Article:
05 October 2005

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Business Today

Malta’s projected 2006 salaries to dip below inflation

Matthew Vella

Maltese salaries will increase the least over 2006, a worldwide pay survey by Mercer Human Resource Consulting has revealed, with average salaries increasing below the inflation rate.
Malta topped the list of countries which in 2006 are expected to have the lowest increase in average pay – just 1.7 per cent.
It represents a dip of 0.2 percentage points below the inflation rate, projected at 1.9 per cent for 2006, which means prices will be increasing faster than Maltese salaries, the survey predicts.
The findings appear to confirm a falling disposable income for the Maltese, a phenomenon which economist Edward Scicluna says has been occurring over the last couple of years, “obviously reflecting the local economic slump.”
“Assuming a reasonable reliability of the privately conducted wage survey in question, one may draw a number of observations,” Scicluna said, who believes the indicator might also mean the island’s productivity is increasing.
“Ultimately it is labour unit costs which count for competitiveness. These may only fall if real wage increases are within average productivity rates. Eastern European countries for example are reaping much higher wage increases without any increase in their unit labour costs due to their significantly higher economic growth and productivity rates.”
Malta featured amongst 31 European countries, including 24 in the European Union, in the Mercer survey which shows Western European salary increases are likely to remain stable, while those in the East will be higher due to greater economic growth in these countries.
But high wage inflation in Eastern Europe has still left its competitive edge on wage prices intact, with labour costs being amongst the most competitive, attracting more western multinationals to their countries.
“The lesson is obvious,” Scicluna says. “We need to see significant economic growth. Otherwise we will continue to face an economic crunch of falling incomes without necessarily any increase in competitiveness. A truly vicious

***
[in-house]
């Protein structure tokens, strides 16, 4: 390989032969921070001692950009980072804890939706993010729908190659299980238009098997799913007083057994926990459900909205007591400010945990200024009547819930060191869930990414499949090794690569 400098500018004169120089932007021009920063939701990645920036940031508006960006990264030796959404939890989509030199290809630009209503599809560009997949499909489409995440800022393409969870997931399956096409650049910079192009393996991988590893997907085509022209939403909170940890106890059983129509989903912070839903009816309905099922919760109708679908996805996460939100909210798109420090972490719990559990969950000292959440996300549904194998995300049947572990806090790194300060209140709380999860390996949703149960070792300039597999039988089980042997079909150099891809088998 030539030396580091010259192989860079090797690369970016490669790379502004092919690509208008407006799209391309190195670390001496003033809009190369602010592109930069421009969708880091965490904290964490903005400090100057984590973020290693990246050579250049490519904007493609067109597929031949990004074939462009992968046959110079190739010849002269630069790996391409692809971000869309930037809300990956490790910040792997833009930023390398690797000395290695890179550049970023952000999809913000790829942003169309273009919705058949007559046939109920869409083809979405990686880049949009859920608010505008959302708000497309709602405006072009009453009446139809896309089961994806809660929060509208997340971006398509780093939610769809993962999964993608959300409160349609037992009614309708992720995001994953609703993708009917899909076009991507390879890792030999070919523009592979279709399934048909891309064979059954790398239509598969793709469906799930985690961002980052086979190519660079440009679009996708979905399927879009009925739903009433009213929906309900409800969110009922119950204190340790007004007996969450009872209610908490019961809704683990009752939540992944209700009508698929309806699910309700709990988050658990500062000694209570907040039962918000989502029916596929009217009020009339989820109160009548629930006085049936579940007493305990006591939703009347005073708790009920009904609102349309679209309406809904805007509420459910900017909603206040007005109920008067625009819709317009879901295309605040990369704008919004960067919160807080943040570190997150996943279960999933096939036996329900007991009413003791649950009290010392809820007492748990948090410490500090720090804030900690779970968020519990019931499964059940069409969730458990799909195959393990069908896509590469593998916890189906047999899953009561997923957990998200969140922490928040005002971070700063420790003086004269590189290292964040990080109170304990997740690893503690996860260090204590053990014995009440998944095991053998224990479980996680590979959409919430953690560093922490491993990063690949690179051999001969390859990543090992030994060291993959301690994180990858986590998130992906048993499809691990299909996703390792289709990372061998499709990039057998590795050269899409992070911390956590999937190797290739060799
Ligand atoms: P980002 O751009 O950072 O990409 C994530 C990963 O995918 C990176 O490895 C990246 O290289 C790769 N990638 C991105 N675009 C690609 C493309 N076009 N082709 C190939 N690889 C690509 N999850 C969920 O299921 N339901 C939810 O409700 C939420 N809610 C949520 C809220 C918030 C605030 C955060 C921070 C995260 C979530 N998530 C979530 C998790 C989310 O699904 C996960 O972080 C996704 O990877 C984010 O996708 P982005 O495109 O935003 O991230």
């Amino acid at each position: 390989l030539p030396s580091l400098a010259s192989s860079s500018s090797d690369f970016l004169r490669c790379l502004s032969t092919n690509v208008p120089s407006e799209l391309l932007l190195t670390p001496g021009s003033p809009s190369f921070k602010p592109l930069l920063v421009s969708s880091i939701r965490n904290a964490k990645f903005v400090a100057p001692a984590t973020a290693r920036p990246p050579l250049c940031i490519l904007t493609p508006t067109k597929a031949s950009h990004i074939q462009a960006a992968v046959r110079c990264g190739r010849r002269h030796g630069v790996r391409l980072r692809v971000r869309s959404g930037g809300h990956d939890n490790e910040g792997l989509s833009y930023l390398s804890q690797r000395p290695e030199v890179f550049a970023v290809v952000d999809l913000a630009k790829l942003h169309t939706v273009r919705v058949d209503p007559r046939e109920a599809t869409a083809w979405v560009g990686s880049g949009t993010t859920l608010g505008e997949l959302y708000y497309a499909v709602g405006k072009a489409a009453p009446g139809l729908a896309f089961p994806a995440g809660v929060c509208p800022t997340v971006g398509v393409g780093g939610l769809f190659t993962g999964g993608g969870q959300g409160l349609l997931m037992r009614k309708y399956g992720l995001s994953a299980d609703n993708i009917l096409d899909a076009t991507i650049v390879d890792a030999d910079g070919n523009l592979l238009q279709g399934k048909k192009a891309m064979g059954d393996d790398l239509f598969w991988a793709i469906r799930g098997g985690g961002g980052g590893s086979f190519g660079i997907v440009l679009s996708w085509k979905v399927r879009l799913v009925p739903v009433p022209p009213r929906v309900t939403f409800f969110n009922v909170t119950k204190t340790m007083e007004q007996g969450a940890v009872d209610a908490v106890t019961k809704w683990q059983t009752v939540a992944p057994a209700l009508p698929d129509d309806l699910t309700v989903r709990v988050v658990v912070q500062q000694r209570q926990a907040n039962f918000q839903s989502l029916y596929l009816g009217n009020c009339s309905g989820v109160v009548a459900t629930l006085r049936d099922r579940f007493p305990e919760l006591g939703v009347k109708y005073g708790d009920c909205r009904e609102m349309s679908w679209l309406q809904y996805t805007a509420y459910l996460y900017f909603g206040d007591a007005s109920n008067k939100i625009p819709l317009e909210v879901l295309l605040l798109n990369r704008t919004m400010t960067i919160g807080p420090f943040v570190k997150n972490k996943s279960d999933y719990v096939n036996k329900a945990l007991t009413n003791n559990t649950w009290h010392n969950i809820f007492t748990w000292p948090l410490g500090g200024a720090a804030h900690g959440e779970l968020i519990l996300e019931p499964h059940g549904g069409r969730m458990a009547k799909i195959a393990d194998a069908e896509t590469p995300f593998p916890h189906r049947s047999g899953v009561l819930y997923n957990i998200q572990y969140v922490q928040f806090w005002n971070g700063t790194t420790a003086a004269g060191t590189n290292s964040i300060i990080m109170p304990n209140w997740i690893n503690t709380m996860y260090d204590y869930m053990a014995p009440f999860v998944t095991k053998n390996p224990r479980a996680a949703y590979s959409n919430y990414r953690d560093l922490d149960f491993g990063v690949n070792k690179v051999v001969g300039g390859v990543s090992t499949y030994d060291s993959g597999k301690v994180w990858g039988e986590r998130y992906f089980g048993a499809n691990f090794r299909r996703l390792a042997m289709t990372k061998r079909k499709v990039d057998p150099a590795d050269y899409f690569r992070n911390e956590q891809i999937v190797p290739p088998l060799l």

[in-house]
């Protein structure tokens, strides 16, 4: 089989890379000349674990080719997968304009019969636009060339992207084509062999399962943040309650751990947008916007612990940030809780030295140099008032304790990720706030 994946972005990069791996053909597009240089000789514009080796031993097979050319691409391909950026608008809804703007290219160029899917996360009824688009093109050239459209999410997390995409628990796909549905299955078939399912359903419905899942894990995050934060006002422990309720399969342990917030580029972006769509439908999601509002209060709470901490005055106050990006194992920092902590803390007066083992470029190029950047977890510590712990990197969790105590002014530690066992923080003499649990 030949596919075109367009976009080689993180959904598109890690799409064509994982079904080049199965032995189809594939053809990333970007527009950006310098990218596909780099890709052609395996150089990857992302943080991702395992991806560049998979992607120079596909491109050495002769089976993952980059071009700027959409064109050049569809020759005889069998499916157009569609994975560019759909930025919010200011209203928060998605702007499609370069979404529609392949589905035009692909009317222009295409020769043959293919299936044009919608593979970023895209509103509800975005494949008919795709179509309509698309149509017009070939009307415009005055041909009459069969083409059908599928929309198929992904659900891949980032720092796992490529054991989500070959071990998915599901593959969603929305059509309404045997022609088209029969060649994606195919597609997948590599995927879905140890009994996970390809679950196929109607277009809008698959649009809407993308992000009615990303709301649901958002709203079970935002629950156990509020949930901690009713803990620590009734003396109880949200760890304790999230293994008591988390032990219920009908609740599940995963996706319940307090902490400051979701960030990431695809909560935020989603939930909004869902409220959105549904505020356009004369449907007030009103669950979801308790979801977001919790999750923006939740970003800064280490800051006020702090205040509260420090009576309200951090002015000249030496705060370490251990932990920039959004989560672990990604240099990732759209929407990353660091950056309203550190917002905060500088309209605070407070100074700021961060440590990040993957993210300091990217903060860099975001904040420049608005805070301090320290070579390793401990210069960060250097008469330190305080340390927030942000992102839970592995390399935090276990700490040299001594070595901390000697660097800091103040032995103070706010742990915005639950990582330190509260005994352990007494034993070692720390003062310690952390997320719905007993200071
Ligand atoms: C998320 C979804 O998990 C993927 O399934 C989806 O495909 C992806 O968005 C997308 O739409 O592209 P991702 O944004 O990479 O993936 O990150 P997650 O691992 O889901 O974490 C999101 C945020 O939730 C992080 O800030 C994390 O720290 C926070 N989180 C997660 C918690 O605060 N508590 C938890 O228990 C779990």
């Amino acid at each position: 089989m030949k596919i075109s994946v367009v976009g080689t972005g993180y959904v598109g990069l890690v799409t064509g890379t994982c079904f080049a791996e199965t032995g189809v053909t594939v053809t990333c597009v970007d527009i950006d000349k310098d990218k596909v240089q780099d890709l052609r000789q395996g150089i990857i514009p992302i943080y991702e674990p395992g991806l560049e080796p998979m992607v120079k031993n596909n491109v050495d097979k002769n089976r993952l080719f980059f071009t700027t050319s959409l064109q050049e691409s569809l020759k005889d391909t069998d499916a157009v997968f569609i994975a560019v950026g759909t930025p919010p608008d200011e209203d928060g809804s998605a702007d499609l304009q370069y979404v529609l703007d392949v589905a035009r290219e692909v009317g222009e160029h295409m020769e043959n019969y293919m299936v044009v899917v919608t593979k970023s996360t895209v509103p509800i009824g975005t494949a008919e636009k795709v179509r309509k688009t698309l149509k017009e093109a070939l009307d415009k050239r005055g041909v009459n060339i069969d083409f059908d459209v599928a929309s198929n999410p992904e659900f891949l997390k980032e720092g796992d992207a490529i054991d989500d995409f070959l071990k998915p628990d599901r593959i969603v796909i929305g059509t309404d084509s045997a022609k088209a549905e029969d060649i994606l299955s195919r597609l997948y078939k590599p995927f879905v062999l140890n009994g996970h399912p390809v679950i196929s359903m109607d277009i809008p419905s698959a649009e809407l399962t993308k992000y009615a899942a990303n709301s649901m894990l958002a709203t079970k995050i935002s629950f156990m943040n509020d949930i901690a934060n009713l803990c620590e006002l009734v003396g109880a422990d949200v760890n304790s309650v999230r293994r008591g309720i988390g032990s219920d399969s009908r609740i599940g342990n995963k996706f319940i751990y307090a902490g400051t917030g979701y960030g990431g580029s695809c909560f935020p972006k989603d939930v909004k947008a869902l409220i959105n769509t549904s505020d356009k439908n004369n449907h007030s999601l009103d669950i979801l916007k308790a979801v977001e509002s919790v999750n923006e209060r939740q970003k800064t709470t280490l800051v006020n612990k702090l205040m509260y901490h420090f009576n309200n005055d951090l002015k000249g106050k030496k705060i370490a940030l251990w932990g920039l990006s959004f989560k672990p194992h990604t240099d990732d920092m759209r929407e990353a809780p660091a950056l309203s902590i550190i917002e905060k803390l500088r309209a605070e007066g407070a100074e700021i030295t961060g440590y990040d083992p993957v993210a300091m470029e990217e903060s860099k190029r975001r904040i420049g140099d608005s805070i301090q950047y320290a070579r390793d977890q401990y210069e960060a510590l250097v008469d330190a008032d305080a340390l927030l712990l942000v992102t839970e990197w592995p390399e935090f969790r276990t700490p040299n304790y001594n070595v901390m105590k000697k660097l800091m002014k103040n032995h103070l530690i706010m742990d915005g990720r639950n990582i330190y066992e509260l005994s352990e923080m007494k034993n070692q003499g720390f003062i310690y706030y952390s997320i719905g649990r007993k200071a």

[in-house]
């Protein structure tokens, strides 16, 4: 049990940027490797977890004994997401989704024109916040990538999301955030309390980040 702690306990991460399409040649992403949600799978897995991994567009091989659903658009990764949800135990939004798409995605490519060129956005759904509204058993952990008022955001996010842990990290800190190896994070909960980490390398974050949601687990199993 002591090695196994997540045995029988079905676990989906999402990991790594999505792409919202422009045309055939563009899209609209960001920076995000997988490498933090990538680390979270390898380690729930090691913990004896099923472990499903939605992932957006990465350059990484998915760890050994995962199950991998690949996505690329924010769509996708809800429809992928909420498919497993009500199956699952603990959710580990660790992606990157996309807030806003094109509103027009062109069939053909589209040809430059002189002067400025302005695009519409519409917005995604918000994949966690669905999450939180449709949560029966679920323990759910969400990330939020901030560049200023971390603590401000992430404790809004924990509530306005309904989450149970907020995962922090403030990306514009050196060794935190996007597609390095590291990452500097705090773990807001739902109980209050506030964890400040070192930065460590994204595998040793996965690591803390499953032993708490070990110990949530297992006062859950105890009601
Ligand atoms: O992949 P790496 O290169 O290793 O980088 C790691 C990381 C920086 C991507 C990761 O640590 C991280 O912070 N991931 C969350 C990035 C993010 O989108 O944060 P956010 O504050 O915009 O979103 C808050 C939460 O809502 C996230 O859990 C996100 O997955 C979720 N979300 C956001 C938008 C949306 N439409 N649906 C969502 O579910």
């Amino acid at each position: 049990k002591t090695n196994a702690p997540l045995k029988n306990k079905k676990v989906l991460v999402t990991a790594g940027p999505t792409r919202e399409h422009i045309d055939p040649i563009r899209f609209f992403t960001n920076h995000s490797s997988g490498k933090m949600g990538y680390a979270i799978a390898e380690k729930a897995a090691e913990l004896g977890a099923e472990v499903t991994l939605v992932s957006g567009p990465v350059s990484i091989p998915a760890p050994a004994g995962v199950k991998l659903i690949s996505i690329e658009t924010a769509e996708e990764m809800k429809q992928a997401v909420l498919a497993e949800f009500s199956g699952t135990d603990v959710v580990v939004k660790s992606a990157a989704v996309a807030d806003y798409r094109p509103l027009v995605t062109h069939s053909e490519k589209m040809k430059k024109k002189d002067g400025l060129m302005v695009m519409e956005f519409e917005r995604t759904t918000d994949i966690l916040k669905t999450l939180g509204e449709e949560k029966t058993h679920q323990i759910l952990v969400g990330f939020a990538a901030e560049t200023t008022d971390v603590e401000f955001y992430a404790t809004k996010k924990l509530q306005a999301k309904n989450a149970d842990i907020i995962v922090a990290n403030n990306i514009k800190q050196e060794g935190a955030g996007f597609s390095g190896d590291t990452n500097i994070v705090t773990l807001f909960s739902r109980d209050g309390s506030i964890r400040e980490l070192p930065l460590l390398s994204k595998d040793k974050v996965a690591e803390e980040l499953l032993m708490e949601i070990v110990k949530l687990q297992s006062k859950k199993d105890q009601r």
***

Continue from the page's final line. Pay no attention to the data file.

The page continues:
Malta’s low increase in salaries was followed by Nicaragua, whose average pay increase will equal its 2006 inflation rate at 6.8 per cent, and by Turkey, Poland and Israel.
According to Mercer, the employee benefits consultants, the average pay rise worldwide is expected to be 2.4 percentage points above inflation compared to 1.9 percentage points this year. In the European Union, pay is likely to rise by 2 percentage points over inflation.
Mercer’s Global Compensation Planning Report examines employment, economic and pay trends in some 70 countries worldwide. Data on projected pay is taken from a survey of multinational companies and inflation data is primarily taken from the International Monetary Fund (IMF) and the Organisation for Economic Co-operation and Development.
The highest average rises are expected to be in Greece, for the third consecutive year, where employees can expect their salaries to increase by around 4.9 per cent, over a projected inflation of three per cent. Workers in Ireland, Spain and Italy are also expected to have substantial pay rises of 4.2 per cent, four per cent and 3.8 per cent respectively, while inflation is forecast to be 2.4 per cent, 3.2 per cent and 1.8 per cent.
Pay increases in Eastern EU countries are also likely to be among the highest in the world, with Lithuania at 11th place in the global rankings with a projected increase of 8.5 per cent, with inflation at three per cent. Following closely in its footsteps are Latvia and Estonia with large pay rises of 8.3 per cent and 7.5 per cent respectively, while inflation is likely to be 5.3 per cent and 2.5 per cent.


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